‘Venom’ review [1 of 2]: A parasite that bites the dust

“Ruben Fleischer’s ‘Venom’ crafts a mediocre film without Spider-Man.”

For Marvel comic fans, the idea of ‘Venom’ starring in a stand-alone movie is a dream come true. Sam Raimi’s Spider-Man 3 may have relegated the character to a third wheel villain, but it nevertheless gave hope for the possibility of having its own spin-off. It is Ruben Fleischer, best known for his work in Zombieland, who confidently steps up in an attempt to bring the anti-hero to life. It has the strong potential to be one of the most MARVELous movies yet made in the superhero genre.

But Venom disappoints immediately with a dull first half. A spaceship crashes on earth, leaving an amorphous, liquid-like form symbiote (‘Venom’) that requires a host to bond for survival. Then it follows the introduction of Eddie Brock (Tom Hardy) who lives in San Francisco with his fiancée Annie Weying (Michelle Williams) whose work is connected to Carlton Drake (Riz Ahmed), the founder of Life Foundation that specializes on symbiotes. Enter its lengthy setup where Eddie loses his reporting gig and his fiancée – his life going off the rails when he decides to confront Drake on his malicious practice of experimenting human test subjects. To cut the long story short, Venom ends up merging with Eddie and together they try to figure out how to work in a shared body, while being hunted by Drake’s henchmen.

Coming into the screening with the preconceived notion that Venom will be bad, I decided that it’s best to enjoy this film as a casual viewer than a critic. But with so many flaws, it’s hard not to be critical. Whatever success that Fleischer pulled in Zombieland, he didn’t quite find the correct, same angle for Venom. The bromance relationship, comedic banters, and personality clashes between Eddie and Venom are really fun to watch but it doesn’t fit on the serious tone that the movie demands. The action is thrilling – seeing Venom brutally taking off heads of an entire SWAT team gives a little verve, albeit the camera angles sometimes mess up. Most of the time, the movie sets up the action in night where the Venom’s features are begging to be highlighted. It’s quite hard to keep track of what the audience are supposed to see, save for an amazing final battle where Venom and another symbiote, Riot, have both discernible forms. Overall, the plot is decent enough – it’s easy to understand yet not too boring. I can pick several moments in the film genuinely enjoyed.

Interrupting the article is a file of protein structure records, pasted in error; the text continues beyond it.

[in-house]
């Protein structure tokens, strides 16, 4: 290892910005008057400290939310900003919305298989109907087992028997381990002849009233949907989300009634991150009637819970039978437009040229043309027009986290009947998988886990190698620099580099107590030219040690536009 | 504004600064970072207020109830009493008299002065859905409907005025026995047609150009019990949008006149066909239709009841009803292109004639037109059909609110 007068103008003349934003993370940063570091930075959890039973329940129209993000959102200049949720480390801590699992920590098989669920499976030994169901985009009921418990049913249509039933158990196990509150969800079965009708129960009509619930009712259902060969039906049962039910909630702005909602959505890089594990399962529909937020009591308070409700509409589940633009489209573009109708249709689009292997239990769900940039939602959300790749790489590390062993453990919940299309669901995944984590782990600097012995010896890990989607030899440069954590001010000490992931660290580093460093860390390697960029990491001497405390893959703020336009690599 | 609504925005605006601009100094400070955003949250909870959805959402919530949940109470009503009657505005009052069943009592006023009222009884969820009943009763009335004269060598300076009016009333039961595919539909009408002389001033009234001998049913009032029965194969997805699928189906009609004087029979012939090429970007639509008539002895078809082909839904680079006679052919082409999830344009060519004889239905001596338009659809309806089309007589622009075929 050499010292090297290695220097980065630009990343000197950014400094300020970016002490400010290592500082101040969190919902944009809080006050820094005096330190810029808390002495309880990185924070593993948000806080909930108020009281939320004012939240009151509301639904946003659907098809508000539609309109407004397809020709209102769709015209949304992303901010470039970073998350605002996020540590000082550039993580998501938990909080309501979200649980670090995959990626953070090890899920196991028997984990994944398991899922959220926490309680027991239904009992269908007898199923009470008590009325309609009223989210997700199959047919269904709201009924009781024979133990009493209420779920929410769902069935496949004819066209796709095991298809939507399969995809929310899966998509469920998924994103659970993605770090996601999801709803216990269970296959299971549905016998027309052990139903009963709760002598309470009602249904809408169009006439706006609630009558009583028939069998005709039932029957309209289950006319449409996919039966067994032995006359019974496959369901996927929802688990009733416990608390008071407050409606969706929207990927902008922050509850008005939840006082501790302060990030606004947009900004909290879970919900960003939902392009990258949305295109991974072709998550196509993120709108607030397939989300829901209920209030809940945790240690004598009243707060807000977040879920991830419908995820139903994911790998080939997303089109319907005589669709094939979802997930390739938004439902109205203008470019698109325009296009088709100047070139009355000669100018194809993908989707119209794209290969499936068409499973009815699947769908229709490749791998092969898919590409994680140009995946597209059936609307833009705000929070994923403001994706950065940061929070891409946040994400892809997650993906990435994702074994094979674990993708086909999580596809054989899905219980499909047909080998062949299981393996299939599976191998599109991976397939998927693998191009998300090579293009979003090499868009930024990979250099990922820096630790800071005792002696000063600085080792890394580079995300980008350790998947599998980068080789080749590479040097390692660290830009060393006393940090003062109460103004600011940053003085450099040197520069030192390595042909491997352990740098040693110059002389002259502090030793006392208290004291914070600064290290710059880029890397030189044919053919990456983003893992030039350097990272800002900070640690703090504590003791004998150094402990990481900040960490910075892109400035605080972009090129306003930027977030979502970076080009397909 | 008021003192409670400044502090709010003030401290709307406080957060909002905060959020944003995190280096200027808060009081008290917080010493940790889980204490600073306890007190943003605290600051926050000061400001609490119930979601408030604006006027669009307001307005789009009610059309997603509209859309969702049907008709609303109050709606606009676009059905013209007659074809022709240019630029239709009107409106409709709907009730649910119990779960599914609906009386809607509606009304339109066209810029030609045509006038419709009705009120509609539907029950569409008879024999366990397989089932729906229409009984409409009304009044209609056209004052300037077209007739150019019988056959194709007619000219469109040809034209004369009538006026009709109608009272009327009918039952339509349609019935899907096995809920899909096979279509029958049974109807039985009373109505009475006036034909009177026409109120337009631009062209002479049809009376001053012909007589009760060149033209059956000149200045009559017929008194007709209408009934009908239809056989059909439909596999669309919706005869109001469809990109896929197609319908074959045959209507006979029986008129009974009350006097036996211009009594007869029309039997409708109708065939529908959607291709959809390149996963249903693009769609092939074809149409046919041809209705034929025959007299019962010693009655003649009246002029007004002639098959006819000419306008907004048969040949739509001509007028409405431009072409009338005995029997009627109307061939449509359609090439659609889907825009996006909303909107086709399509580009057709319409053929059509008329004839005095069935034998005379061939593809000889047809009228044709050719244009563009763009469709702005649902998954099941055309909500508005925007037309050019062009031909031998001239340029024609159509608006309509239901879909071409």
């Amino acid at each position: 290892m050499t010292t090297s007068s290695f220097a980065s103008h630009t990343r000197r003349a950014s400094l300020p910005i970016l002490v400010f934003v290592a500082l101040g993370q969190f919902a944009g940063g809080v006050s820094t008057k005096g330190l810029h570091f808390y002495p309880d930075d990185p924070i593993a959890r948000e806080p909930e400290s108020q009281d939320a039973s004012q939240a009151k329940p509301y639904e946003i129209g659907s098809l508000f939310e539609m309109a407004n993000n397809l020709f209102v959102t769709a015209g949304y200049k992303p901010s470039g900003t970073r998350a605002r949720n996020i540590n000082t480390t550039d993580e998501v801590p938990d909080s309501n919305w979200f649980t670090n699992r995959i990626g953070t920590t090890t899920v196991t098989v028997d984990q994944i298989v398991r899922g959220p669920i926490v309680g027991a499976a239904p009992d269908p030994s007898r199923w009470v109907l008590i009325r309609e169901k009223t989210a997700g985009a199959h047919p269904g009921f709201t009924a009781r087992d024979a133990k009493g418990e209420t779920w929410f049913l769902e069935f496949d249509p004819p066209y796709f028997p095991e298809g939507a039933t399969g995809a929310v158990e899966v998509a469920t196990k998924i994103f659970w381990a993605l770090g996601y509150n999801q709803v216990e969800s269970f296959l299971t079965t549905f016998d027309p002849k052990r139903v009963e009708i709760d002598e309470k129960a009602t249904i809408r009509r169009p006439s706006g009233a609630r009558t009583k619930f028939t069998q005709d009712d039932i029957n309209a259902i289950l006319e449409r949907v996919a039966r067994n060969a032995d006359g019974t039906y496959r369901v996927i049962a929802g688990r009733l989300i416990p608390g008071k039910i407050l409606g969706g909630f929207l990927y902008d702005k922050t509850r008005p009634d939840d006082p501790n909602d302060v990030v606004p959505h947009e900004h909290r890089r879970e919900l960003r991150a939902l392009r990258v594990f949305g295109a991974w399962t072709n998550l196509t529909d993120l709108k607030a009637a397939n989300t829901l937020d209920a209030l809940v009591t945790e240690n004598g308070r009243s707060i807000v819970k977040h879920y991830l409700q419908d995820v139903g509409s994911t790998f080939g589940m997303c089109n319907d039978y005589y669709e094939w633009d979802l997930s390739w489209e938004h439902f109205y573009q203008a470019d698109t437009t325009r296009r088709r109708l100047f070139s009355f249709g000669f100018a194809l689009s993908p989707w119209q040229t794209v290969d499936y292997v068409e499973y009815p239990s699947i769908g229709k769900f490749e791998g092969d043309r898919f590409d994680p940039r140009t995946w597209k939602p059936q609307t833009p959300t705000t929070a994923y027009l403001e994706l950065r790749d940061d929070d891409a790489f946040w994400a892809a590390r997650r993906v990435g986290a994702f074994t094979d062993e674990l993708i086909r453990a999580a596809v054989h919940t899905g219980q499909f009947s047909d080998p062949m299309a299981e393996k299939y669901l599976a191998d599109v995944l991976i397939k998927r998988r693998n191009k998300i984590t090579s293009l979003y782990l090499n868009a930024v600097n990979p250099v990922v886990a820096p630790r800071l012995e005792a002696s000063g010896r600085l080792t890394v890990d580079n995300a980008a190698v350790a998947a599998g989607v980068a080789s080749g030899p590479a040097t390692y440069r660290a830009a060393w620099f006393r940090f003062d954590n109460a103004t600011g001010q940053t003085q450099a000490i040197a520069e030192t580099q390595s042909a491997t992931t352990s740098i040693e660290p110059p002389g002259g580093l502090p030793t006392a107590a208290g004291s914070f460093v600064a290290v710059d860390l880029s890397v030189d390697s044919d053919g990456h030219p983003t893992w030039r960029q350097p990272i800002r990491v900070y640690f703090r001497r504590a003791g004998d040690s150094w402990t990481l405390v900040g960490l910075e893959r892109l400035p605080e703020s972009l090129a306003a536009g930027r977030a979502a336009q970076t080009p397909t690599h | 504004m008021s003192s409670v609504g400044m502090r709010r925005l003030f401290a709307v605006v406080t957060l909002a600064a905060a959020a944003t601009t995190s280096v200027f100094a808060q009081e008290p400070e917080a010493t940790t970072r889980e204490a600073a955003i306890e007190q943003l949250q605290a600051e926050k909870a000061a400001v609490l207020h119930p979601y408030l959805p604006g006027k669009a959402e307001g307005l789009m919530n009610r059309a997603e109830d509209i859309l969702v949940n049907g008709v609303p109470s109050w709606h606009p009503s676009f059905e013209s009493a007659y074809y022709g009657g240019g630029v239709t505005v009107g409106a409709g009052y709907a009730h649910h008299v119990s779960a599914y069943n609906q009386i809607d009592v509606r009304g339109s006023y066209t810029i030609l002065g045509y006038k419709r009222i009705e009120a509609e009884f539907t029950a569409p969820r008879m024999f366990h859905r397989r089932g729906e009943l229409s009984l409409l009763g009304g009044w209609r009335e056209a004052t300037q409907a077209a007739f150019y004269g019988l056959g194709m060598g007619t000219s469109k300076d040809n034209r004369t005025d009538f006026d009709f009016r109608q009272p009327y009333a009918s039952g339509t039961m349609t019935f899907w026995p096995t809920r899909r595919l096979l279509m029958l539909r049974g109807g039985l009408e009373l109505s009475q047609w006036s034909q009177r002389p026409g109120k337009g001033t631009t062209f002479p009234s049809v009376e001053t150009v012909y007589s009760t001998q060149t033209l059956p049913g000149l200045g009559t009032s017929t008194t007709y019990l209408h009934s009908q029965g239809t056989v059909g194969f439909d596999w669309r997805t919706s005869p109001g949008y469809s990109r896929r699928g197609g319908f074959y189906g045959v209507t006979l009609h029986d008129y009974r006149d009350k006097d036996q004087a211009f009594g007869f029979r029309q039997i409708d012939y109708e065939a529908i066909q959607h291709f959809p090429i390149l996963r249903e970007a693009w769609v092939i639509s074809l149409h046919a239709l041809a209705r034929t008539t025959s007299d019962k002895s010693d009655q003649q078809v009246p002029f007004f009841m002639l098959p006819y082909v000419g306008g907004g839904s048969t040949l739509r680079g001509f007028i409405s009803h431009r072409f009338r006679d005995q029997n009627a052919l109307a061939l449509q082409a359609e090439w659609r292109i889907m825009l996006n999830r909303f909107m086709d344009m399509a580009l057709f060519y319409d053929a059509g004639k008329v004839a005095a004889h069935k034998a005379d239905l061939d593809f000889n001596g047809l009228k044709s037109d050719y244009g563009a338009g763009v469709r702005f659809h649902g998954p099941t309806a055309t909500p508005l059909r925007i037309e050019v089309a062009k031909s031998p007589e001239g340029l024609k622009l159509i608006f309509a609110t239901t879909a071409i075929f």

Hardy suits the character very well and it’s safe to say that he did a better job than Topher Grace, but the lack of chemistry between him and Williams make the performances unengaging. There’s no strong establishment of their relationship in the beginning, considering that Eddie’s personal goal here is to reconcile with her.

Venom squanders its potential to do more. The decision to cut 40 minutes of Hardy’s favorite scenes and to switch the rating from R to PG-13 ultimately lowered the film’s capacity to fully embrace its anti-hero side. Somewhere in Fleischer’s file is a R-rated director’s cut that is much worthy of viewing. But as far as I’m concerned, this theatrical version bites the dust. That is not to say that this film will flunk in the box office – films with negative reviews can still find commercial success, and Marvel still has the option to connect this to their cinematic universe.

P.S. There are two end credits scenes. One will give more hype and an unimaginable follow up, while the other will take you to ‘another universe.’

2.5 out of 5 stars

Directed by Ruben Fleischer, ‘Venom‘ stars Tom Hardy, Michelle Williams, Riz Ahmed, Scott Haze, and Reid Scott. Run time: 140 minutes

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